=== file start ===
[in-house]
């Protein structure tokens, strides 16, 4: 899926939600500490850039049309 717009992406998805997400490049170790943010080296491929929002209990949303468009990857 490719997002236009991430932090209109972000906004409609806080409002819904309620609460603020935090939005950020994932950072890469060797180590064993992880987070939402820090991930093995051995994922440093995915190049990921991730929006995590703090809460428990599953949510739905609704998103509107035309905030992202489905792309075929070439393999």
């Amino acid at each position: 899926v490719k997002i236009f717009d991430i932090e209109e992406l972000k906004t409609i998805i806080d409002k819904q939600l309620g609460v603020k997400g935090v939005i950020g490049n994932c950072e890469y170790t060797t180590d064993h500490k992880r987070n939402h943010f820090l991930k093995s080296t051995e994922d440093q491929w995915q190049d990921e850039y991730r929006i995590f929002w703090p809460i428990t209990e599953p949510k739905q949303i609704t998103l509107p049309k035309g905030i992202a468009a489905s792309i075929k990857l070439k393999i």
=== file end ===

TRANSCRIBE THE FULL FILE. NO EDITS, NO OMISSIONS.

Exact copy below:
[in-house]
């Protein structure tokens, strides 16, 4: 899926939600500490850039049309 717009992406998805997400490049170790943010080296491929929002209990949303468009990857 490719997002236009991430932090209109972000906004409609806080409002819904309620609460603020935090939005950020994932950072890469060797180590064993992880987070939402820090991930093995051995994922440093995915190049990921991730929006995590703090809460428990599953949510739905609704998103509107035309905030992202489905792309075929070439393999």
């Amino acid at each position: 899926v490719k997002i236009f717009d991430i932090e209109e992406l972000k906004t409609i998805i806080d409002k819904q939600l309620g609460v603020k997400g935090v939005i950020g490049n994932c950072e890469y170790t060797t180590d064993h500490k992880r987070n939402h943010f820090l991930k093995s080296t051995e994922d440093q491929w995915q190049d990921e850039y991730r929006i995590f929002w703090p809460i428990t209990e599953p949510k739905q949303i609704t998103l509107p049309k035309g905030i992202a468009a489905s792309i075929k990857l070439k393999i």